SIFMA, which helped eliminate NYSE's regulation of some firms and brokers, is railing against regulations again. This time, the association is protesting surprise audits proposed by the Securities and Exchange Commission. The SEC has proposed the audits as a way to combat potential Ponzi schemes such as the one run by Bernie Madoff. SIFMA claims the audits could cost some firms up to $282,800.But it's not just SIFMA. Jamie Dimon, chief executive of J.P. Morgan Chase & Co., has articulated Wall Street's resentment for the aid given by taxpayers and Washington by complaining about the government's heavy-handed approach.
Mr. Dimon, who claims his bank never needed the $25 billion it returned to the government in June, seems to have forgotten the government's aid to his firm in the purchase of Bear Stearns Cos. and Washington Mutual Inc. last year, not to mention its aid to the banking industry in the crisis, which certainly would have leveled J.P. Morgan had the government not stepped in and backed Wall Street with the nation's credit.Selective Amnesia

Mr. Dimon's criticism seems to have emboldened more, shrill voices such as Richard Bove, the bank industry analyst at Rochdale Securities, who apparently slept through the past 18 months based on how he began his Aug. 6 research note.

"There is a movement in this country to fine, tax, and regulate success in the financial industry," Mr. Bove wrote. "I do not like it."

Arguing bailout cash "was borrowed in the open market and not taken from taxpayer funds" and that "the industry may have been able to handle its problems" had the government not stepped in, Mr. Bove, who speaks for many on Wall Street, seems to believe the bailout didn't carry the baggage of moral hazard that many believe will encourage firms to take risk. In addition, he argues fines, taxes and regulation curtail our financial competitiveness overseas.

Many would argue that fines punish wrongdoers, taxes pay for investor protections and regulation keeps our markets safe and functioning, giving us a competitive advantage -- the reputation for fair and open markets.

Mr. Bove's brand of backlash isn't the only signal that Wall Street is trucking along with selective amnesia. The controversial practice of high-frequency trading and the rabid defense of its practitioners is a threat to investors' fragile trust in fair markets. Banks continue to move slowly in recognizing and shedding problem assets -- again hoping the problems will just go away just as the CEOs of Lehman and AIG hoped during the summer of 2008.

If it feels like déjà vu all over again, it's because nothing has really changed. The thing about the government-run death panel is not that it put some of these firms out of their misery, it's that it let those carrying the disease live. (source Wall Street Journal)


Health Care Town Halls

Protester at Obama healthcare town hall carried 9mm pistol

William Kostnic wears a 9mm pistol as he stands outside a town hall meeting on health care held by Barack Obama. Photograph: Joel Page/AP
From across the pond at the Guardian in the UK:
The placard read "it is time to water the tree of liberty!" - but it was not a water pistol strapped to the thigh of the protester waiting for Barack Obama, but a real gun.

William Kostnic was waiting near the town hall at Portsmouth, New Hampshire, where the president was due to address a meeting on his bitterly contentious plans for healthcare reform - but the 9mm pistol in the leg holster strapped outside his jeans was perfectly legal.

In New Hampshire, as police informed an MSNBC television reporter, who duly passed on the news to his stunned anchorman, only carrying a concealed weapon is illegal.

Kostnic's gun could hardly have been less concealed, and he was also standing on private property, in the grounds of a church near the town hall.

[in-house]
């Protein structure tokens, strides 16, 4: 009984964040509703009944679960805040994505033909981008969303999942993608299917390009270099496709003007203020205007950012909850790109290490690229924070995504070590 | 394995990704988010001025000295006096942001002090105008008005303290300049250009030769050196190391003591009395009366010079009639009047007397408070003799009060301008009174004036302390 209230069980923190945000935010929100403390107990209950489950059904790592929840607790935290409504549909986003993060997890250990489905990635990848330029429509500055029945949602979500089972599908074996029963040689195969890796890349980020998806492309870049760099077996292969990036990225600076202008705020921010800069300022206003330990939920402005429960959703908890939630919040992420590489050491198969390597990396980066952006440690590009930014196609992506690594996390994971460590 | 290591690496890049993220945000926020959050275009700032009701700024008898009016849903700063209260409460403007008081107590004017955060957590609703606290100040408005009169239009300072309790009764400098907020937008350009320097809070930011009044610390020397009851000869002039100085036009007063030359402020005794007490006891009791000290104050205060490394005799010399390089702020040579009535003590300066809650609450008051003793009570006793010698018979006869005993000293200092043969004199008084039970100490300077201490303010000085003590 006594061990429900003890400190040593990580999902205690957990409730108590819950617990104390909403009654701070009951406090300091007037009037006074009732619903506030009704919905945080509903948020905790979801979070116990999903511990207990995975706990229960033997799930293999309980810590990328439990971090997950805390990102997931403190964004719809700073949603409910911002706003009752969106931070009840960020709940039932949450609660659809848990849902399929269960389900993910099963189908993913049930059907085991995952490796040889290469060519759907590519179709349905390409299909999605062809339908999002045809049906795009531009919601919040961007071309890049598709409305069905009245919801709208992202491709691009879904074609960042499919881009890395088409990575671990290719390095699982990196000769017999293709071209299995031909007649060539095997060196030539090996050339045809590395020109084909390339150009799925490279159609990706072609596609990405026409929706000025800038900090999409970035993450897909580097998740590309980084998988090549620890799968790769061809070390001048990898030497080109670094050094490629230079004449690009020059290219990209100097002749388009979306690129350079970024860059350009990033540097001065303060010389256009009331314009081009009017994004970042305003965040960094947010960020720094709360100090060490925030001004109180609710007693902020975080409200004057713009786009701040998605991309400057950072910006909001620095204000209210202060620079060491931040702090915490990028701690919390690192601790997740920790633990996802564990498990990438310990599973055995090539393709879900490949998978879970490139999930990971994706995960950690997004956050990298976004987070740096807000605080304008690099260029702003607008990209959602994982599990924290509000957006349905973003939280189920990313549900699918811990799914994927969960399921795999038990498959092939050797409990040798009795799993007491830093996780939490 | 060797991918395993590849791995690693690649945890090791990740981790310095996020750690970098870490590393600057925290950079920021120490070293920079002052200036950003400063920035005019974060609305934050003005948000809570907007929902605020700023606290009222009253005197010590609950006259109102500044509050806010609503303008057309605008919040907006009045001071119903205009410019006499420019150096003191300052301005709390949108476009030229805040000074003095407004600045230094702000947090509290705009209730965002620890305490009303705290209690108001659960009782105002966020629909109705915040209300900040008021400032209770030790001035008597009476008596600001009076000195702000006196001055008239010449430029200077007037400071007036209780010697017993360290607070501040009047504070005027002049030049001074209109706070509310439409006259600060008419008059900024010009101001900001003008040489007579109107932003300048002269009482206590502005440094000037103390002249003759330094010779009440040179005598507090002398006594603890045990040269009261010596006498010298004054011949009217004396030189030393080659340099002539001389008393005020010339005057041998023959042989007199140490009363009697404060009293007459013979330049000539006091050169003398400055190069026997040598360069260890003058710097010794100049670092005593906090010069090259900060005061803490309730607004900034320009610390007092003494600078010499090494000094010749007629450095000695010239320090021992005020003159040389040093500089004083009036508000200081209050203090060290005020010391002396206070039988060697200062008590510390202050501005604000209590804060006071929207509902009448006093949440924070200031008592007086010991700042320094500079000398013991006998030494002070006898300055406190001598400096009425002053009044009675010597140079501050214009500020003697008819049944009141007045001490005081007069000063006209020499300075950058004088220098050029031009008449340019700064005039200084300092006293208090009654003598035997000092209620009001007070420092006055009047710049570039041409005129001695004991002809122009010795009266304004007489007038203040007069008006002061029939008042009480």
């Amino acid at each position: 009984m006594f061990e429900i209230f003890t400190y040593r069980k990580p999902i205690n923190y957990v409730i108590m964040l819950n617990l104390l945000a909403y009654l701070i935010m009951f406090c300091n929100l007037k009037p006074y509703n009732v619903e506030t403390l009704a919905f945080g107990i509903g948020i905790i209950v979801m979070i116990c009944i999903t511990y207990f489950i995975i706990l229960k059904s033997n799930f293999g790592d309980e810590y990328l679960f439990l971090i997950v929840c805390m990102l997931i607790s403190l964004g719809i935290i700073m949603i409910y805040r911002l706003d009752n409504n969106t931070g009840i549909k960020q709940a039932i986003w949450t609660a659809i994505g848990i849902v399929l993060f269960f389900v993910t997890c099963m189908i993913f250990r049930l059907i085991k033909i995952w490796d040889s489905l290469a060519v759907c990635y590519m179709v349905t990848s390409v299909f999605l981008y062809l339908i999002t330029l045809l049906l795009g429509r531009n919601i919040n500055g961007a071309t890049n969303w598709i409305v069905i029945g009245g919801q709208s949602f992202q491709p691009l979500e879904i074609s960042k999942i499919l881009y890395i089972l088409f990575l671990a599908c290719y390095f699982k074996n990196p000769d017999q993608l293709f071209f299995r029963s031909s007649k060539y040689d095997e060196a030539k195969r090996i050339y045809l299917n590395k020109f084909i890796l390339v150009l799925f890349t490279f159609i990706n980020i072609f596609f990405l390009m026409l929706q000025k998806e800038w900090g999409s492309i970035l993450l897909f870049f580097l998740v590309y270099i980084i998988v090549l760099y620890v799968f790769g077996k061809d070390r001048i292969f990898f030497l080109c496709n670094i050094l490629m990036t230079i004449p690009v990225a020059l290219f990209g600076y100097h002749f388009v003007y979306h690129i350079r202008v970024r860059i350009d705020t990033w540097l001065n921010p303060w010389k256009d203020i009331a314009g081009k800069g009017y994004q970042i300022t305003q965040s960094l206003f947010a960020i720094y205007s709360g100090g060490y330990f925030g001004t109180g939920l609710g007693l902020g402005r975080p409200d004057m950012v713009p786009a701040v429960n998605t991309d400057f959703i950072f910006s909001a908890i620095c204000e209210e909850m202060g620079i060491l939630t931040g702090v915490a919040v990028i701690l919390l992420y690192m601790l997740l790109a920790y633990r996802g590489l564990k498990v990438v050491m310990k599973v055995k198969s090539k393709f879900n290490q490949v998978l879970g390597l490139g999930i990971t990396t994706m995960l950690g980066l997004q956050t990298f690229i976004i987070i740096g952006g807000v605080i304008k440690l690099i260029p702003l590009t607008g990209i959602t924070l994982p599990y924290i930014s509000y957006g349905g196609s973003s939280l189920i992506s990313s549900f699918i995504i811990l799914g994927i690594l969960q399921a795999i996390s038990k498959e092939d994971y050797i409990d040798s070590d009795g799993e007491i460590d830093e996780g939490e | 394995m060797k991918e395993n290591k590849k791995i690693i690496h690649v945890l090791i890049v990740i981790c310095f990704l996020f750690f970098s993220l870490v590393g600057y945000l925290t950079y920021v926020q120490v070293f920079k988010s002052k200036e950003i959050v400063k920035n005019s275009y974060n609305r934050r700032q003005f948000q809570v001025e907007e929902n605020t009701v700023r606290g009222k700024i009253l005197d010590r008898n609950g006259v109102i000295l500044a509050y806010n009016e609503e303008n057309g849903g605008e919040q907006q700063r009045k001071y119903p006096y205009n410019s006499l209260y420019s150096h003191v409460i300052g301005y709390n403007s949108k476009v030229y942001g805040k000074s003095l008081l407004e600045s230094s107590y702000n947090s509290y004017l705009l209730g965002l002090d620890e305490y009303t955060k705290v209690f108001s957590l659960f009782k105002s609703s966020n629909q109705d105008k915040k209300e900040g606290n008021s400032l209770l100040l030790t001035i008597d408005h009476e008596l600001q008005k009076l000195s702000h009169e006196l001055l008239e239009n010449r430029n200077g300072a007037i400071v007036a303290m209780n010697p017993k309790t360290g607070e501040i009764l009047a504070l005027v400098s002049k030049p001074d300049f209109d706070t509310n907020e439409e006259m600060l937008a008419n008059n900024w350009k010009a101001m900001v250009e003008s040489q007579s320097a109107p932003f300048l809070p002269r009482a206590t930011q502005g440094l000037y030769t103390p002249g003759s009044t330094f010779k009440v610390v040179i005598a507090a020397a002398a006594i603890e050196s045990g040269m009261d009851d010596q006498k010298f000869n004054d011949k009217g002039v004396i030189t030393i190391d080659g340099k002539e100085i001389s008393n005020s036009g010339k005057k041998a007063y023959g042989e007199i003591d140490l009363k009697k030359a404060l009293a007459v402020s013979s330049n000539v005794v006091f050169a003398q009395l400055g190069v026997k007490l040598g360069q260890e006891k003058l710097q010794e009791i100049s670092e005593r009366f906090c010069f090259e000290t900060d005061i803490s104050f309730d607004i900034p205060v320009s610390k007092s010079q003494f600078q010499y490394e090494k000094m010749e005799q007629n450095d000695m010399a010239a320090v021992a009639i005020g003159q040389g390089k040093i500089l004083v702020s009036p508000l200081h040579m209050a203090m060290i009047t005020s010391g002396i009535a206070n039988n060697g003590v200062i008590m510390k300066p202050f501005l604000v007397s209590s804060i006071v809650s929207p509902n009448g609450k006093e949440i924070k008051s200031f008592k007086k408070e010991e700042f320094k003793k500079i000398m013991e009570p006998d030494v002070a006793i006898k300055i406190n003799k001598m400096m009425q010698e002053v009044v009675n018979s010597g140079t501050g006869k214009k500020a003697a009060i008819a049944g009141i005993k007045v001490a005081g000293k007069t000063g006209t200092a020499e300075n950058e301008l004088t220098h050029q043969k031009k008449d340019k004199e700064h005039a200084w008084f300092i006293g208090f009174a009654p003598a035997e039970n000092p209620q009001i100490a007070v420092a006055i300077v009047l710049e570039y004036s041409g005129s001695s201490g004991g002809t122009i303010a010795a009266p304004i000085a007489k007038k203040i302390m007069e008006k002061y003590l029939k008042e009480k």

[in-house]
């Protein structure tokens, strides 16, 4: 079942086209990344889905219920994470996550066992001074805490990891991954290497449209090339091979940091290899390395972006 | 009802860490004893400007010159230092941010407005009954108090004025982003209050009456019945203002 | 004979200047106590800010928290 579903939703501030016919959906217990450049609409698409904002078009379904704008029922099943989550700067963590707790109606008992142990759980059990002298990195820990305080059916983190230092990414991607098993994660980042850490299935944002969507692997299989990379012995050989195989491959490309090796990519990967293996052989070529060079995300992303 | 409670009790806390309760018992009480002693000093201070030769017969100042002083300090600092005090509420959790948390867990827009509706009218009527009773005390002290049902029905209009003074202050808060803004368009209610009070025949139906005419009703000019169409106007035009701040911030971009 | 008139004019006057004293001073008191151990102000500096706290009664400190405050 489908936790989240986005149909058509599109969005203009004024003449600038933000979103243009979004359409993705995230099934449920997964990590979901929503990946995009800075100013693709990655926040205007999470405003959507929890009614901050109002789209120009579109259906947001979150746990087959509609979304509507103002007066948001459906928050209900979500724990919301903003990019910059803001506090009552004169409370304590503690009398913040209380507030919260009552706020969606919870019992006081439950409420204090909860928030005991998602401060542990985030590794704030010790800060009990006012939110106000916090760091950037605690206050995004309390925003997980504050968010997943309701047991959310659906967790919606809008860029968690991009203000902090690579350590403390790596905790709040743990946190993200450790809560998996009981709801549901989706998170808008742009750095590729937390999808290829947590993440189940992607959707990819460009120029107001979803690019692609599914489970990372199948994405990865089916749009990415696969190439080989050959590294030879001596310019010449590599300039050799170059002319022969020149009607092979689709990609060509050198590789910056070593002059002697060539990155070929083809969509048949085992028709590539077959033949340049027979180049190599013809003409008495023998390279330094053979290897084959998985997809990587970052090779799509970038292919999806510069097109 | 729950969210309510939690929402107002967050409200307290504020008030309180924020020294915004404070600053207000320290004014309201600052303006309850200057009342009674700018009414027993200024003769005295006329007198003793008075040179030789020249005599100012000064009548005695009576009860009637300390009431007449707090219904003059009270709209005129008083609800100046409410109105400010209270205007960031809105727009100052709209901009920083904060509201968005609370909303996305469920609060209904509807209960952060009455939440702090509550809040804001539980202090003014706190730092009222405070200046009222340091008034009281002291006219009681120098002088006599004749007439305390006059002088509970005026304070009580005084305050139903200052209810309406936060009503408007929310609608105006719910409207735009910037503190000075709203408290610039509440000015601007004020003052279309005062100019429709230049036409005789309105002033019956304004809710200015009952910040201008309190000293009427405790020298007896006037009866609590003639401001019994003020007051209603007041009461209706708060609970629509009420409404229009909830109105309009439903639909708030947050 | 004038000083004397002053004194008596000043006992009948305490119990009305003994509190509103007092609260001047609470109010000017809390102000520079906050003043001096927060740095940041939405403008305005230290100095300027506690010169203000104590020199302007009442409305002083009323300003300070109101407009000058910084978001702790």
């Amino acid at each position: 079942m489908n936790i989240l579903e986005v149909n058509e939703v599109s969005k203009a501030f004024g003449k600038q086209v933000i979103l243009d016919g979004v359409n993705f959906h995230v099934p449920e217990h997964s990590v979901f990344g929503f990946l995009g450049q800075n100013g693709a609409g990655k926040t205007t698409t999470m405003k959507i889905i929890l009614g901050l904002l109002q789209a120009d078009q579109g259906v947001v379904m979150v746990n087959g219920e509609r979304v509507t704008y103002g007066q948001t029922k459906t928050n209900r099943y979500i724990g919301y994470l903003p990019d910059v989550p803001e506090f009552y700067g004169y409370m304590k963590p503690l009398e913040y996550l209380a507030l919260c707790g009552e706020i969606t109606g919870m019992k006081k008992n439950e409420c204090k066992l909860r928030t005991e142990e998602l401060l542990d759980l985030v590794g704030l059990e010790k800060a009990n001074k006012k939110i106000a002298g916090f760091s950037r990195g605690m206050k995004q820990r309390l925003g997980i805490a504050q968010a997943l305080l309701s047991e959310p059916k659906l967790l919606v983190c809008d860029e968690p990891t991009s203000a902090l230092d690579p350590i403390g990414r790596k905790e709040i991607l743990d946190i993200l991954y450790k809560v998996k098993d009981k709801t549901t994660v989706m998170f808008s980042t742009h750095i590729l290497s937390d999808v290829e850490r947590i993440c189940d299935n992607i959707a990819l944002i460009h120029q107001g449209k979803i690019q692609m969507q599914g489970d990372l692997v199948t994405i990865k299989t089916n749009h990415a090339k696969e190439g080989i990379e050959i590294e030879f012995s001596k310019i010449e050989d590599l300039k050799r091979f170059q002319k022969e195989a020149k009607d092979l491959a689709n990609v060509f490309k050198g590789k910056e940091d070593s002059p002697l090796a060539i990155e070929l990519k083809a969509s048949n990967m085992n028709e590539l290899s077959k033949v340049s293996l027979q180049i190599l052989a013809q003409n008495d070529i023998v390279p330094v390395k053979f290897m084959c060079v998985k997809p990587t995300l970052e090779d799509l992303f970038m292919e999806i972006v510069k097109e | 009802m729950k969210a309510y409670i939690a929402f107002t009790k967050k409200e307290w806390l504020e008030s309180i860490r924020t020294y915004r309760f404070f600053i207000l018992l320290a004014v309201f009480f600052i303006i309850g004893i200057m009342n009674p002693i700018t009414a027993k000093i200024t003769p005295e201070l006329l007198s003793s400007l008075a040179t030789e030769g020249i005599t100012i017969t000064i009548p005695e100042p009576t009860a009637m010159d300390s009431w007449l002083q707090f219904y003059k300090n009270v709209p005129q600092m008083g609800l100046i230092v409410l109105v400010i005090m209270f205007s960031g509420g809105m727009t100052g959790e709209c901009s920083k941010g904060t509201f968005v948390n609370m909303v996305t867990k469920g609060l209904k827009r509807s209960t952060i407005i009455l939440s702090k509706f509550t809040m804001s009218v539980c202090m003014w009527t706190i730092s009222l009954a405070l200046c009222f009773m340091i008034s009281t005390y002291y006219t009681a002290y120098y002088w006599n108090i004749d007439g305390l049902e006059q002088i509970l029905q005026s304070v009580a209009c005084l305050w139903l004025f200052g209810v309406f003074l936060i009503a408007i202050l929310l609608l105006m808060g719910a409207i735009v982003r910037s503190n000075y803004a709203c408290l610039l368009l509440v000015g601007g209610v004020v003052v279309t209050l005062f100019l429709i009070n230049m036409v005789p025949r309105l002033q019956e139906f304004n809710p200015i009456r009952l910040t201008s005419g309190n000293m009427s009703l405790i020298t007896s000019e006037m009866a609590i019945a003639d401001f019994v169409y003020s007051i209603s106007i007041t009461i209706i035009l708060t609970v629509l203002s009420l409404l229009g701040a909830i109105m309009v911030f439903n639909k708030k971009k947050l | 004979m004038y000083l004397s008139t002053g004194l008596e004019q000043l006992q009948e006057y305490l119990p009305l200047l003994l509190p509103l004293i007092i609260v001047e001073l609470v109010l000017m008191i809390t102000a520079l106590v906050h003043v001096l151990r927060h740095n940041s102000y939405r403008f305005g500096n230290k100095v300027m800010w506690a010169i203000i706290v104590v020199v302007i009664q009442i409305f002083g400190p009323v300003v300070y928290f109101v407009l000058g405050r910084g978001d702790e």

Obama, according to a new book, is already receiving more death threats than any other American president, and the demonstrations as he tries to win support for his healthcare reforms are becoming daily more passionate. "One day God is going to stand before you and judge you!" one protester shouted at him earlier this week.

However even in a country where guns are often seen as a man's God-given right, television images of the armed protester shocked many viewers.

"Just to be clear," the baffled MSNBC anchor said to the reporter on the scene. "You're saying a guy has a gun in the open - where we already know there are concerns about every president's safety, but certainly this president ... and the guy's just being allowed to stay there? Is that right?"

The reporter replied that the chief of police had told him: "The law allows this man to be here."

The phrase "time to water the tree of liberty" - a reference to a famous quotation from Thomas Jefferson, "The tree of liberty must be refreshed from time to time with the blood of patriots and tyrants" - is also frequently used by a right wing group called Stormfront , motto White Pride World Wide. (source:

Crazy White Guy Carries Gun to Obama's Townhall


Congratulations Justice Sotomayor!

Birthers Gone Wild

Blogger: I created Kenya document Posts images of document, says 'You've been punk'd'

From the Sydney Morning Herald: THEY are known as the ''birthers'': a group of lawyers, conservatives - even some members of Congress - who refuse to accept that the President, Barack Obama, was born in the United States.

Even though the Obama campaign team published an official certificate from the state of Hawaii stating that he was born there on 4 August, 1961, and two Hawaiian newspapers confirmed they had published birth notices at the time, a significant portion of the US population - 11 per cent, according to one poll - still dispute Mr Obama's birth details.

The issue of where he was born is important because the US constitution requires the president to be a ''natural-born citizen of the United States''.

But despite a body of evidence that confirms that Mr Obama is an American - born and bred - a claim that has been checked by independent fact-checking organisations such as the University of Pennsylvania's FactCheck.org - the conspiracy theories continue.

Salon: The claim was posted to FearlessBlogging.com, an anonymous blogging site, under the headline "Birthers Punk'd! Hoax Kenyan Birth Certificate." Included in the post is this text:

Fine cotton business paper: $11

Inkjet printer: $35

1940 Royal Model KMM manual typewriter: $102 Shilling coin: $1
Pilot Varsity fountain pen: $3"Punkin' the Birthers: Priceless"

'Birther' brigade crumbles

Aug. 7: Comedian Christian Finnegan discusses how an investigation by conservative news site World Net Daily finally put to rest the questions surrounding President Barack Obama's birth certificate.